It is typical for Film noir to begin in medias res; for example, a private detective will enter the plot already in progress. Crossfire (1947) opens with the murder of Joseph Samuels. As the police investigate the crime, the story behind the murder is told via flashbacks. Dead Reckoning (1947) opens with Humphrey Bogart as Rip Murdock on the run and attempting to hide in a Catholic church. Inside, the backstory is told in flashback as Murdock explains his situation to a priest.
The technique continues to be used in modern crime thrillers such as Grievous Bodily Harm (1988), The Usual Suspects (1995), and Kill Bill Volume 2 (2004). and action thrillers such as Firestarter (1984), and many James Bond films.
The technique is not limited these specific genres, and has been used in other types of films, including drama. It has also been used in such diverse films as Through a Glass Darkly (1961), 8½ (1963), and Dr. Strangelove (1964).
In television and movies, the technique of having a pre-credits sequence in which some of the story takes place prior to any credits is called a cold open. Many television shows in the 1960s had a pre-credits 'teaser' which hooked the audience to keep their attention. It is often accompanied by in medias res writing. Beginning mainly with the James Bond films, many action films have a prologue pre-credits action sequence unrelated to the main storyline of the film - however, after the opening credits the main storyline of the film gets started with traditional exposition. About half the James Bond films open this way.
What in medias res is not
Not a story with a prequel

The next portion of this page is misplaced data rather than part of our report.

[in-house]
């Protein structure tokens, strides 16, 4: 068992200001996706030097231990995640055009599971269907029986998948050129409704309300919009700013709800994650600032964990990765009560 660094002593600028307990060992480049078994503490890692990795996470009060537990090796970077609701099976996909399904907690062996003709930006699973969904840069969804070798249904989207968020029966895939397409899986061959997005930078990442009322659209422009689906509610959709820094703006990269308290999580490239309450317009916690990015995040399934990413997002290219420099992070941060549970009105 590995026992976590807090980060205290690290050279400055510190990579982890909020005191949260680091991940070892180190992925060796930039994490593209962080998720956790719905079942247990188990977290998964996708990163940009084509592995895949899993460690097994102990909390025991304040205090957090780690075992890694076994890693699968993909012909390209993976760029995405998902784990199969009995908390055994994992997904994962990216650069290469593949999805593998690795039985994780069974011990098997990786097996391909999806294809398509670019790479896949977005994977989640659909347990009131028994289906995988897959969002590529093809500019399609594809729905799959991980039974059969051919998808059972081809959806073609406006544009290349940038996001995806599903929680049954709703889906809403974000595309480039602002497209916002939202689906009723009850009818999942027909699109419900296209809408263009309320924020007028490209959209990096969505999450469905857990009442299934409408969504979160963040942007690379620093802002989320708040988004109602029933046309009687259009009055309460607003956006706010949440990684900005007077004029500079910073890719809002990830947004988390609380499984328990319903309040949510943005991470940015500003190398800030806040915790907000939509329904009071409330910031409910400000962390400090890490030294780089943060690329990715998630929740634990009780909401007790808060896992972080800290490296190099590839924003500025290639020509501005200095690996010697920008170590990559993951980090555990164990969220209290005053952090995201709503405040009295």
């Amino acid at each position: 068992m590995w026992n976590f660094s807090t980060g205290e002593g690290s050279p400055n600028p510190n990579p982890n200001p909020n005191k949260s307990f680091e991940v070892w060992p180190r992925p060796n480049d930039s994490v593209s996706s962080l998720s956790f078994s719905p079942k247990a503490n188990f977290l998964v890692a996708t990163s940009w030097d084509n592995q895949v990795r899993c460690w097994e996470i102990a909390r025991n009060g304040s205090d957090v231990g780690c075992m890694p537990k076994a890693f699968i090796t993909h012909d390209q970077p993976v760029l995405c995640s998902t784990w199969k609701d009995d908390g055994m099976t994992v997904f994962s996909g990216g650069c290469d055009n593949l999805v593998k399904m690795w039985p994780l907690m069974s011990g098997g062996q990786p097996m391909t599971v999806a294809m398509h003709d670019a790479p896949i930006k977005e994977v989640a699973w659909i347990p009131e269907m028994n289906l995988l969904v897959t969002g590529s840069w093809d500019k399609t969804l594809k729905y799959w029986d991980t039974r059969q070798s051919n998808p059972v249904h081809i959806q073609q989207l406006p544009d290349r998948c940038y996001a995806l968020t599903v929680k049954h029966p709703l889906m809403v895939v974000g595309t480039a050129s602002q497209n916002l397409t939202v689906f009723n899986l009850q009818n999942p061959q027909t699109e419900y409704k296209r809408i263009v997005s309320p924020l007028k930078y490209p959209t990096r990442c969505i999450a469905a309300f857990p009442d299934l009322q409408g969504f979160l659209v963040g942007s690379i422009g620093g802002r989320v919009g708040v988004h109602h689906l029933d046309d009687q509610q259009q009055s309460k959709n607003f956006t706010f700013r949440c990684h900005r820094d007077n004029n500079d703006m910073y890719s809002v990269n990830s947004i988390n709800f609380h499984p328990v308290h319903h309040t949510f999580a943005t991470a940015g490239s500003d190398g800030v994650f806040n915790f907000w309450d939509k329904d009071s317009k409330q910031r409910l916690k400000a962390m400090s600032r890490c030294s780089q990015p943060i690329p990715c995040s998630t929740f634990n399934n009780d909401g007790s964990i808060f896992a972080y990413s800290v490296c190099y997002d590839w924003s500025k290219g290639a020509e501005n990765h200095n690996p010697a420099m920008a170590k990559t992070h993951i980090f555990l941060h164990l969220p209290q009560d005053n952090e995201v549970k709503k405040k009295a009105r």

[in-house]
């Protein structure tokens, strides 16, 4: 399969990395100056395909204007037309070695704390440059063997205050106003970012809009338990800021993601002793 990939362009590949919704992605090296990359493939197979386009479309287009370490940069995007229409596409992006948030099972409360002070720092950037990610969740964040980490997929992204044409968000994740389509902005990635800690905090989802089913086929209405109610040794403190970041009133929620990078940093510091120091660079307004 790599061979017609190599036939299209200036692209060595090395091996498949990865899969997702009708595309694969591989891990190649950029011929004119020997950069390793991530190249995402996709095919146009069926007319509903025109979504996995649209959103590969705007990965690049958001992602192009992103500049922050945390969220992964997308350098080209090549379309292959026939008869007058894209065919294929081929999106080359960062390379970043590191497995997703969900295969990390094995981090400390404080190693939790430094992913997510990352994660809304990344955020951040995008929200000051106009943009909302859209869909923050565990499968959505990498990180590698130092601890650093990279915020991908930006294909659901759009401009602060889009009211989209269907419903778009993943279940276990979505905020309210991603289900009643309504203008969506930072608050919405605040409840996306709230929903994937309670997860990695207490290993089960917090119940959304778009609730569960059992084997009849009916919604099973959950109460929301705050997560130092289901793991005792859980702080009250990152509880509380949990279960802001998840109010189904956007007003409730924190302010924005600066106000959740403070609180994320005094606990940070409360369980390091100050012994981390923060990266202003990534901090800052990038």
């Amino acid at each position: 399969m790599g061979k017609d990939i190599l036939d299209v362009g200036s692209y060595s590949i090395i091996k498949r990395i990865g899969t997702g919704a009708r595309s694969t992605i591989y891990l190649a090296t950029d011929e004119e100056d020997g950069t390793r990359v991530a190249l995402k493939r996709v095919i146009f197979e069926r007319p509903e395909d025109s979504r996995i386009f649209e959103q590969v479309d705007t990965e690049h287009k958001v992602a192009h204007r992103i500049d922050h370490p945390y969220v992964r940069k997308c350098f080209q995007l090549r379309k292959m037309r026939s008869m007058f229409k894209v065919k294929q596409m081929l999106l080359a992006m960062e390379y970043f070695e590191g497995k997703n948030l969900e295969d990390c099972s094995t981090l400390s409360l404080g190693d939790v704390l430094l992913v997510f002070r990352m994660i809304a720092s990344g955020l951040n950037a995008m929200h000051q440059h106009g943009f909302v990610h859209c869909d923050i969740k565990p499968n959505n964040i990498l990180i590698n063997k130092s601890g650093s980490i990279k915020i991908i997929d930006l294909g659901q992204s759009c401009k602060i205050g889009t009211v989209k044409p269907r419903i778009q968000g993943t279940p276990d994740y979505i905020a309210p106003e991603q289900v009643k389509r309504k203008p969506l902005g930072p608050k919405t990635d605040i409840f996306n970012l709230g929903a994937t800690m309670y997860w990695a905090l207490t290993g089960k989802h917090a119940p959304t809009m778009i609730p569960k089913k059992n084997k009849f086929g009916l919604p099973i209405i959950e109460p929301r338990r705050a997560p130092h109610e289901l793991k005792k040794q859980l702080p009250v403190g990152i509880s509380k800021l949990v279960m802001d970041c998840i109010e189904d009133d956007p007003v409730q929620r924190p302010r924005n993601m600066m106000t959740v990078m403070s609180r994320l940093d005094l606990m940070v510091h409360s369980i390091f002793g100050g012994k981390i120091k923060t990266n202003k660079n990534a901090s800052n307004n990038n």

In medias res should not be confused with a self-contained story that later has a prequel, although either a prequel or the techniques accompanying in medias res, such as flashback or exposition may help to explain the original story's context and backstory. For example, much of the backstory of Lord of the Rings is later filled in in Tolkien's The Silmarillion, but this would not make Rings an example of in medias res writing. Star Wars IV: A New Hope could be considered in medias res since it opens in the middle of a chase and battle scene, but not because of having subsequent prequels.
Not necessarily a story with a frame narrative
Similarly, the existence of a "frame story" around which the major story is told in flashback does not necessarily constitute in medias res, although they may coexist. The film version of Amadeus is framed as a story that Antonio Salieri tells in his old age to a young priest. This would not constitute an example of in medias res.
Although Wuthering Heights opens with a frame story, it can also regarded as also an example of in medias res, as there is an encounter with a ghost and a dead character's diary prior to the launch of the backstory narrative. The same can be said of Mary Shelley's Frankenstein.